Peering into the Future of Global Waste & Resource Management

Posted by Barloworld Logistics on 23 Sep 2016 7:16:37 AM

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By Marilize Worst, Managing Director, SmartMatta

Global population growth is skyrocketing. In 2025, there will be approximately 1.8 billion more middle class consumers. These consumers will be adding to the existing mounds of waste – a problem that will be compounded by an increasing reliance on packaged products.

In 2013, reports indicated that only 25% of 11 billion tons of waste was recycled. Encouragingly, this figure is set to double by 2025 (vs. 2005). This increase is being driven by growth in diversion, recycling, the recovery of valuable secondary raw materials, waste-to-energy activities, and e-waste and sustainable packaging strategies.

Given that 70% of global waste is currently landfilled, however, there is massive scope to increase the amount of waste that is recycled.

The Local Context…

In South Africa, we are currently looking to increase municipal solid waste recycling by 3.5 times, and double industrial waste recycling. There is clearly a move towards more responsible waste strategies – and a realisation of the commercial benefits of such strategies. In 2011, South Africa recovered R8.2 billion worth of recycling resources. At present, the country generates R25.2 billion worth of waste a year - with about 90% sent to landfill. Without doubt, there is still a lot to be done with regards to putting SA on a more sustainable – and responsible - path.

Key Megatrends

In our view, competition for limited resources currently being experienced will intensify in the coming years, which will have major ramifications for waste and recycling strategies. It is quite likely that water scarcity will challenge food and energy security – and become a very real and pressing challenge.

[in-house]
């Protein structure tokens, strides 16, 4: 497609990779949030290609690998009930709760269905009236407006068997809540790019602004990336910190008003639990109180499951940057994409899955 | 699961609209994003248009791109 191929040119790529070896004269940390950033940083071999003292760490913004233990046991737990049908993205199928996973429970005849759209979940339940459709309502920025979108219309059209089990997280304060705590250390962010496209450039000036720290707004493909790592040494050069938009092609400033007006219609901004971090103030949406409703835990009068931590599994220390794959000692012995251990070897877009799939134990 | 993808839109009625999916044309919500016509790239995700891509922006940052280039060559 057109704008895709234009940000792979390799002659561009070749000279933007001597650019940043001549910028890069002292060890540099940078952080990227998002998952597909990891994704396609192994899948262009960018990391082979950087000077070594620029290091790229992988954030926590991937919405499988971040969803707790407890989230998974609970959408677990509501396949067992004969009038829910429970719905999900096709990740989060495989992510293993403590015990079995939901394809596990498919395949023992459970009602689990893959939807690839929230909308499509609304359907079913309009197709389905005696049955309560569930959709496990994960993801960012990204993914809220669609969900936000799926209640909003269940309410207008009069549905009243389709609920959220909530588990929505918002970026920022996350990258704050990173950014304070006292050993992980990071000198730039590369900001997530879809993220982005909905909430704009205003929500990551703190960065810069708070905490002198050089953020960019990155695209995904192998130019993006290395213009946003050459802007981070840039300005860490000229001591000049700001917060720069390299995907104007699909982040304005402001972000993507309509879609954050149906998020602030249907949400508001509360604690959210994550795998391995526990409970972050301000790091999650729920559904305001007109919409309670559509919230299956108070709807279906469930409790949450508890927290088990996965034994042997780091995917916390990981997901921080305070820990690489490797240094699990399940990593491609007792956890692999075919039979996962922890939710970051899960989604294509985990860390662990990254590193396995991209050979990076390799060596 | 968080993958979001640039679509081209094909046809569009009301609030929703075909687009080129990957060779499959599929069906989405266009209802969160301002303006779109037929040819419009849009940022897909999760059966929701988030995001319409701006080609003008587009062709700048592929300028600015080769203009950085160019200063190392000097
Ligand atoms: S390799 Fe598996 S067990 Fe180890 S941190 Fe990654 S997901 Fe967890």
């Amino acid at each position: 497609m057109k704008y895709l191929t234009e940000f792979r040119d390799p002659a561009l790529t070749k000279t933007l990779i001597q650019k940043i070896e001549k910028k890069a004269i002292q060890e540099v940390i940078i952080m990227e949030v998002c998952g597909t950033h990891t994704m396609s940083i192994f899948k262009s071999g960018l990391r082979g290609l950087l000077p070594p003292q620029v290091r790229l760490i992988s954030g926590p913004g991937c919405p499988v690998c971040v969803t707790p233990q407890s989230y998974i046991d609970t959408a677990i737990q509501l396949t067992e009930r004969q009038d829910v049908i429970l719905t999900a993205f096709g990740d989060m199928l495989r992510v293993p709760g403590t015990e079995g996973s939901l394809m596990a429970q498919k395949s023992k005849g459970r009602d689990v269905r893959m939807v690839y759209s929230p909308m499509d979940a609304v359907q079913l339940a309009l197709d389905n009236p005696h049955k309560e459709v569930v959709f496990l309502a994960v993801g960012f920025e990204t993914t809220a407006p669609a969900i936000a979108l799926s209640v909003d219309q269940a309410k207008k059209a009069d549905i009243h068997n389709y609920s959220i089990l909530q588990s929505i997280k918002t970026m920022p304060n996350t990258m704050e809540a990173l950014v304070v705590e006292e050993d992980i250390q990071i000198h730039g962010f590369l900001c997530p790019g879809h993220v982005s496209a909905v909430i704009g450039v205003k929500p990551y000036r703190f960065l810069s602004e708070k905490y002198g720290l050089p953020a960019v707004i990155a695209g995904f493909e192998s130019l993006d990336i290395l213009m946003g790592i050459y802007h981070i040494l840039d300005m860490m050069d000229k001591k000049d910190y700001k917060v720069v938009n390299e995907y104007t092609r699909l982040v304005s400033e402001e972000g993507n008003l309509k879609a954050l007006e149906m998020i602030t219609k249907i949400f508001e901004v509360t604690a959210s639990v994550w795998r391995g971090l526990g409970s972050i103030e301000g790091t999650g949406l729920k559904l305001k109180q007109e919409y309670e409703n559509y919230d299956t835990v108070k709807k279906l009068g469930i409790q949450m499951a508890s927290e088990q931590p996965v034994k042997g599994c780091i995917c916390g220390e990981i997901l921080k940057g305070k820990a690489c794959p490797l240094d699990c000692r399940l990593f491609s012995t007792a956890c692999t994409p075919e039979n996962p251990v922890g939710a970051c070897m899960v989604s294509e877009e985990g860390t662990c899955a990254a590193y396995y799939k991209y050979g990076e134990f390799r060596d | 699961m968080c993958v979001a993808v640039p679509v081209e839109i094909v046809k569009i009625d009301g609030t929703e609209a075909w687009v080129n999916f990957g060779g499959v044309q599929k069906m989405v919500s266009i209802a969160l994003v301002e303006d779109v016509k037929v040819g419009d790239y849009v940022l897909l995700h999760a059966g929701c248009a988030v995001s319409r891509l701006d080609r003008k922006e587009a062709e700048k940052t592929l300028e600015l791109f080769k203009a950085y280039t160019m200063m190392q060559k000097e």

Simultaneously, there will be an increasing supply of unconventional and renewable sources of energy – and this will affect the dynamics of the global energy mix in a very meaningful way.

As a result, transparency and the security of global supply chains will become critical. At present, business interruption and supply chain losses account for around 50% to 70% of all insured property losses. Consequently, companies with insufficient social or environmental performance are at risk of suffering serious reputational damage in real time.

Focus on the Value Chain

For companies, these trends underscore the importance of creating a responsible and efficient value chain. In establishing this value chain, business leaders will need to address several key areas. These include supply chain visibility, energy consumption, carbon emissions, water consumption, and waste/recycling.

Indeed, managing the environmental footprint and impact from a corporate perspective is set to become a major business imperative – and those who fail to plan for it will undoubtedly face severe risks in the medium and long term.

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